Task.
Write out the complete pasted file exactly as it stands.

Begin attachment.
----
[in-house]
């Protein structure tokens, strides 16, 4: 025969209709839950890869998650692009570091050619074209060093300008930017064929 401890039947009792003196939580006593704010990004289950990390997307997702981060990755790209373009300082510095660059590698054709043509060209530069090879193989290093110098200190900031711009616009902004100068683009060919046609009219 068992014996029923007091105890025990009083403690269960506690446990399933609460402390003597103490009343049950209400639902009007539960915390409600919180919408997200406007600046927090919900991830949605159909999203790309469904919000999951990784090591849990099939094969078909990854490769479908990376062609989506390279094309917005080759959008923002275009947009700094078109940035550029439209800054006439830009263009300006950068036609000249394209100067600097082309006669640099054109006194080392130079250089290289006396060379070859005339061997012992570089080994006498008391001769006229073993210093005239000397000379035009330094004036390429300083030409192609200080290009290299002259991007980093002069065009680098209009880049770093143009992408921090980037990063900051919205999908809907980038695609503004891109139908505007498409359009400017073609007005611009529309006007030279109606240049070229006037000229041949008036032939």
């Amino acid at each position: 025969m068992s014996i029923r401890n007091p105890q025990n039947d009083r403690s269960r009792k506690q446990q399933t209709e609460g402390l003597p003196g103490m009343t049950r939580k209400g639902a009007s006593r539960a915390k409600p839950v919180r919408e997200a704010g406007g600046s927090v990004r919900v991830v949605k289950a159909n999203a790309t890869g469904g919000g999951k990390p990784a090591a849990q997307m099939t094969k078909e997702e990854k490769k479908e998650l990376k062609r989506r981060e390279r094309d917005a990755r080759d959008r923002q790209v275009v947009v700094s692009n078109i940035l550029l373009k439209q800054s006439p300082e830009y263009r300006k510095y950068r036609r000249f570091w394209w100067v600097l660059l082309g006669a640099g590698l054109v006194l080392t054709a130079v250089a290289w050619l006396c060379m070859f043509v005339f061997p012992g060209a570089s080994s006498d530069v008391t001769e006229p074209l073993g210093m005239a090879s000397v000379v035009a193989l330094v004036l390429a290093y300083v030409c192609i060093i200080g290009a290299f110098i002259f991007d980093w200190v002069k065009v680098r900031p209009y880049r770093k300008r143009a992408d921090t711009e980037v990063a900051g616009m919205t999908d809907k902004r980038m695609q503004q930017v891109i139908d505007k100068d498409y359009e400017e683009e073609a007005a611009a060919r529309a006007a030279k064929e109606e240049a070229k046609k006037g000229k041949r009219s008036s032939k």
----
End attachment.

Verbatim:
[in-house]
């Protein structure tokens, strides 16, 4: 025969209709839950890869998650692009570091050619074209060093300008930017064929 401890039947009792003196939580006593704010990004289950990390997307997702981060990755790209373009300082510095660059590698054709043509060209530069090879193989290093110098200190900031711009616009902004100068683009060919046609009219 068992014996029923007091105890025990009083403690269960506690446990399933609460402390003597103490009343049950209400639902009007539960915390409600919180919408997200406007600046927090919900991830949605159909999203790309469904919000999951990784090591849990099939094969078909990854490769479908990376062609989506390279094309917005080759959008923002275009947009700094078109940035550029439209800054006439830009263009300006950068036609000249394209100067600097082309006669640099054109006194080392130079250089290289006396060379070859005339061997012992570089080994006498008391001769006229073993210093005239000397000379035009330094004036390429300083030409192609200080290009290299002259991007980093002069065009680098209009880049770093143009992408921090980037990063900051919205999908809907980038695609503004891109139908505007498409359009400017073609007005611009529309006007030279109606240049070229006037000229041949008036032939």
């Amino acid at each position: 025969m068992s014996i029923r401890n007091p105890q025990n039947d009083r403690s269960r009792k506690q446990q399933t209709e609460g402390l003597p003196g103490m009343t049950r939580k209400g639902a009007s006593r539960a915390k409600p839950v919180r919408e997200a704010g406007g600046s927090v990004r919900v991830v949605k289950a159909n999203a790309t890869g469904g919000g999951k990390p990784a090591a849990q997307m099939t094969k078909e997702e990854k490769k479908e998650l990376k062609r989506r981060e390279r094309d917005a990755r080759d959008r923002q790209v275009v947009v700094s692009n078109i940035l550029l373009k439209q800054s006439p300082e830009y263009r300006k510095y950068r036609r000249f570091w394209w100067v600097l660059l082309g006669a640099g590698l054109v006194l080392t054709a130079v250089a290289w050619l006396c060379m070859f043509v005339f061997p012992g060209a570089s080994s006498d530069v008391t001769e006229p074209l073993g210093m005239a090879s000397v000379v035009a193989l330094v004036l390429a290093y300083v030409c192609i060093i200080g290009a290299f110098i002259f991007d980093w200190v002069k065009v680098r900031p209009y880049r770093k300008r143009a992408d921090t711009e980037v990063a900051g616009m919205t999908d809907k902004r980038m695609q503004q930017v891109i139908d505007k100068d498409y359009e400017e683009e073609a007005a611009a060919r529309a006007a030279k064929e109606e240049a070229k046609k006037g000229k041949r009219s008036s032939k």